We are Dyeing to Know More About EAS

I have doing a variation of the “methyl orange” azo dye synthesis in organic lab for the past ten years. Lately, we have performed a combinatorial scheme involving the three aminobenzenesulfonic acids and 1- or 2-naphthol. This was inspired by a 2004 article in J. Chem. Ed. by Gung and Taylor. This year, for the first time, I took an NMR (in DMSO) of selected student products. I was expecting a messy mixture of products resulting from the various regioisomers that can be produced from the electrophylic aromatic substitution (EAS) of naphthol. There are 7 possible substitution positions on naphthol with 4 of them electronically favored. I was surprised to see that the NMR aromatic regions were relatively clean and well-resolved for some naphthol/ aminobenzenesulfonic acid combinations. For example, 2-napthol and para-aminobenzenesulfonic acid gave six signals with relative integrations of 1,1,1,5,1, & 1 between 6.8 and 8.6 ppm. Apparently, this is 4-((2-hydroxy-1-naphthalenyl) azo)-benzenesulfonic acid – a popular dye called “acid orange 7.” It is not obvious to me why this particular regioisomer is so heavily favored. Other combinations gave much more messy spectra more indicative of a mixture of several regioisomers.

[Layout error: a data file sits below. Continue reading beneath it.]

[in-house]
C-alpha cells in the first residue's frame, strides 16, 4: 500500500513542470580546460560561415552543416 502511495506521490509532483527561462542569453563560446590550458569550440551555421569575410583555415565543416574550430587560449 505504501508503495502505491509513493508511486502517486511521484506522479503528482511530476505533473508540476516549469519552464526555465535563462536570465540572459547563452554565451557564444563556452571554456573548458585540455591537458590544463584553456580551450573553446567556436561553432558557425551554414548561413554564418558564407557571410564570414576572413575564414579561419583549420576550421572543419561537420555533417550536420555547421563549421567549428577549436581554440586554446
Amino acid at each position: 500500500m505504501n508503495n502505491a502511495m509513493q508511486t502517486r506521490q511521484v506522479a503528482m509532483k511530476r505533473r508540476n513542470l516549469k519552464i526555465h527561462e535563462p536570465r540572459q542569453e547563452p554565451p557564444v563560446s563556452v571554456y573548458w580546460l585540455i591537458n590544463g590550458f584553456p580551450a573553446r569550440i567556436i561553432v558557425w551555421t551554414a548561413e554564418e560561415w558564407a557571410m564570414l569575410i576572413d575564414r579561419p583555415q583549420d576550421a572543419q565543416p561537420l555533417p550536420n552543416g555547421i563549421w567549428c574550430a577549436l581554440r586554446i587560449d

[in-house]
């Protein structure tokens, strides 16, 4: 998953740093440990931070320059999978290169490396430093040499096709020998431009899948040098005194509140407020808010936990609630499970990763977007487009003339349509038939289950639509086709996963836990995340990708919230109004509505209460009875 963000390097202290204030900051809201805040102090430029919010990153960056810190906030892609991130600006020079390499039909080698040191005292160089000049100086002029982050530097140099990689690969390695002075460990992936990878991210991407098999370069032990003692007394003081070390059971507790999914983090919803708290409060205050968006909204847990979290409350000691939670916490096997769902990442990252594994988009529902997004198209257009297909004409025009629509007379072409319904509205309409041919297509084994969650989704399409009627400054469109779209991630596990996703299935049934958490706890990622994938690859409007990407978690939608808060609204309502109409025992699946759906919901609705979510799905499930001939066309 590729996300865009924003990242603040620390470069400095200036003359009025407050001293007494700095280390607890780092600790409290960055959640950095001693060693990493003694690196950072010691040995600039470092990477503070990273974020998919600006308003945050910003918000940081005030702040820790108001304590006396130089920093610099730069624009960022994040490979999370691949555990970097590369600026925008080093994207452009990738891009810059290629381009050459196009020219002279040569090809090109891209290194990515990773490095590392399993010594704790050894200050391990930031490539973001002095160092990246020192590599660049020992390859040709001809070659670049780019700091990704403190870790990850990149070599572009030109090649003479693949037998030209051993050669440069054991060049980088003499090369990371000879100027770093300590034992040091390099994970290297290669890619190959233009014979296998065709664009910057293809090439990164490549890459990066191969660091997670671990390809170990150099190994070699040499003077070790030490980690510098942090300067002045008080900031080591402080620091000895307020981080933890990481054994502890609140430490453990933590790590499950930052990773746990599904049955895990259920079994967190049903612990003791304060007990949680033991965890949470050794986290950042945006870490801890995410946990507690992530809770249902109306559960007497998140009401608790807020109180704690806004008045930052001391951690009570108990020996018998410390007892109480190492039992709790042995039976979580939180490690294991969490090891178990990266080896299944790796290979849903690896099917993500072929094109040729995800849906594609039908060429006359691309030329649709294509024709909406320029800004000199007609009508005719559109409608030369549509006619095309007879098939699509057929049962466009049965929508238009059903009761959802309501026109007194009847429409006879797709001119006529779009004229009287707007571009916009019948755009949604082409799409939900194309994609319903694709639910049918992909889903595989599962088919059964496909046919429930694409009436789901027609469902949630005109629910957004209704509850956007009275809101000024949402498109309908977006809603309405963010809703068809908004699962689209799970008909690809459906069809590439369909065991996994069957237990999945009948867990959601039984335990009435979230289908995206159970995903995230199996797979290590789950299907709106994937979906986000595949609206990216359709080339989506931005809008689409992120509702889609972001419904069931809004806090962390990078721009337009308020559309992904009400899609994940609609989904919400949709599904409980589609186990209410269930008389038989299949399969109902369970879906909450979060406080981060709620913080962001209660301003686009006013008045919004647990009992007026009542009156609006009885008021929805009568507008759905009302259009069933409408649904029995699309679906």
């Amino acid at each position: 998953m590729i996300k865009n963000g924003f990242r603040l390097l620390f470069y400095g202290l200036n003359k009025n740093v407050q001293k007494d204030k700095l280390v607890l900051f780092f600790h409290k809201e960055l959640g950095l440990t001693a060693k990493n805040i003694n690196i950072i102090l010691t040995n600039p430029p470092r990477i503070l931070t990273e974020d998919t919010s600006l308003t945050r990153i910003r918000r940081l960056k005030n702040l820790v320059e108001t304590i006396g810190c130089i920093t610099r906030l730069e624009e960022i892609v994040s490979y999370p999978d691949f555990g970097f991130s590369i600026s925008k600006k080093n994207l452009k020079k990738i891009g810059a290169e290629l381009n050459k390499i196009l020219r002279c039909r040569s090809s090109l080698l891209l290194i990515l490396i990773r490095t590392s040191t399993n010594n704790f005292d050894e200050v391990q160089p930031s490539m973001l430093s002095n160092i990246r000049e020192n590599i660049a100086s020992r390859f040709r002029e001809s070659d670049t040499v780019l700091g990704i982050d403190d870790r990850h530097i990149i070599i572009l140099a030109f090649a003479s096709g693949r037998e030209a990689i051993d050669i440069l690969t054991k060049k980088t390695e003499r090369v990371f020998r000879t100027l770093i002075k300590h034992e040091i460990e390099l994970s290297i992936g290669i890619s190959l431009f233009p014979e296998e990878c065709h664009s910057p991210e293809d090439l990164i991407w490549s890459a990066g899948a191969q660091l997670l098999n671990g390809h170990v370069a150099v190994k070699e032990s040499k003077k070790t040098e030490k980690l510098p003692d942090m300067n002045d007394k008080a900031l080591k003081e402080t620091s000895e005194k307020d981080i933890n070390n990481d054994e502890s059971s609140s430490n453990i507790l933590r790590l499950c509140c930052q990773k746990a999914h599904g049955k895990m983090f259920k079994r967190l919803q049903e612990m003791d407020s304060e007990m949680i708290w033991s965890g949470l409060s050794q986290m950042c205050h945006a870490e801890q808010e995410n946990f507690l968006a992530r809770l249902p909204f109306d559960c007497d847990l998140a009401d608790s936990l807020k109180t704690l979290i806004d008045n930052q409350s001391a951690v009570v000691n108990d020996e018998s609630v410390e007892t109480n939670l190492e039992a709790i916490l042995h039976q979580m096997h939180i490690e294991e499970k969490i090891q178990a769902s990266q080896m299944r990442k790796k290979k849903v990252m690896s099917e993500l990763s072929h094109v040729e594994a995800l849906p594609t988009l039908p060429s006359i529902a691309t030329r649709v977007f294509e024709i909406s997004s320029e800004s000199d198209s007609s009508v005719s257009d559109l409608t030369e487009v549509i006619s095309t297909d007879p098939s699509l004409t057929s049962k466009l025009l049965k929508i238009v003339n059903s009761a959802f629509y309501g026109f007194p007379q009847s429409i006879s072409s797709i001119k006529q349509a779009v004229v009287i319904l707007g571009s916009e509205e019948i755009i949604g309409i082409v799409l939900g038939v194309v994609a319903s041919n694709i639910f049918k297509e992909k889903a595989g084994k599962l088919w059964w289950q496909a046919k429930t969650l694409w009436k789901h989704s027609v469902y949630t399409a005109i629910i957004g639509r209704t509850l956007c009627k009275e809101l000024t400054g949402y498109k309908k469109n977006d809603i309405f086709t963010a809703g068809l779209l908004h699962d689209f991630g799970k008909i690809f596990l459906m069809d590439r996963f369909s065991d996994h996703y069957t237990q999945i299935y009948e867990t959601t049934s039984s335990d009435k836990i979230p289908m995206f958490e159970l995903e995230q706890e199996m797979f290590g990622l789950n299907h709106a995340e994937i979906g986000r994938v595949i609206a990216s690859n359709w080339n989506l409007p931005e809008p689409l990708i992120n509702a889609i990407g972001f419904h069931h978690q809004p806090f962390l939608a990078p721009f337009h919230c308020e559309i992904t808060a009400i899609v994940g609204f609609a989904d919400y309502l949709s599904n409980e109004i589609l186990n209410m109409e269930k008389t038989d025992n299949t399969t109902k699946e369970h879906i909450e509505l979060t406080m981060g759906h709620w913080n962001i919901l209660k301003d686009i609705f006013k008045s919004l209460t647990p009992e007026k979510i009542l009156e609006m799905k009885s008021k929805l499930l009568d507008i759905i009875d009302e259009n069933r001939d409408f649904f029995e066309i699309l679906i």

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  1. […] third project started with the synthesis of an azo dye that we had performed earlier in the semester. The combination of 4-aminosulfonic acid and 2-naphthol yields […]

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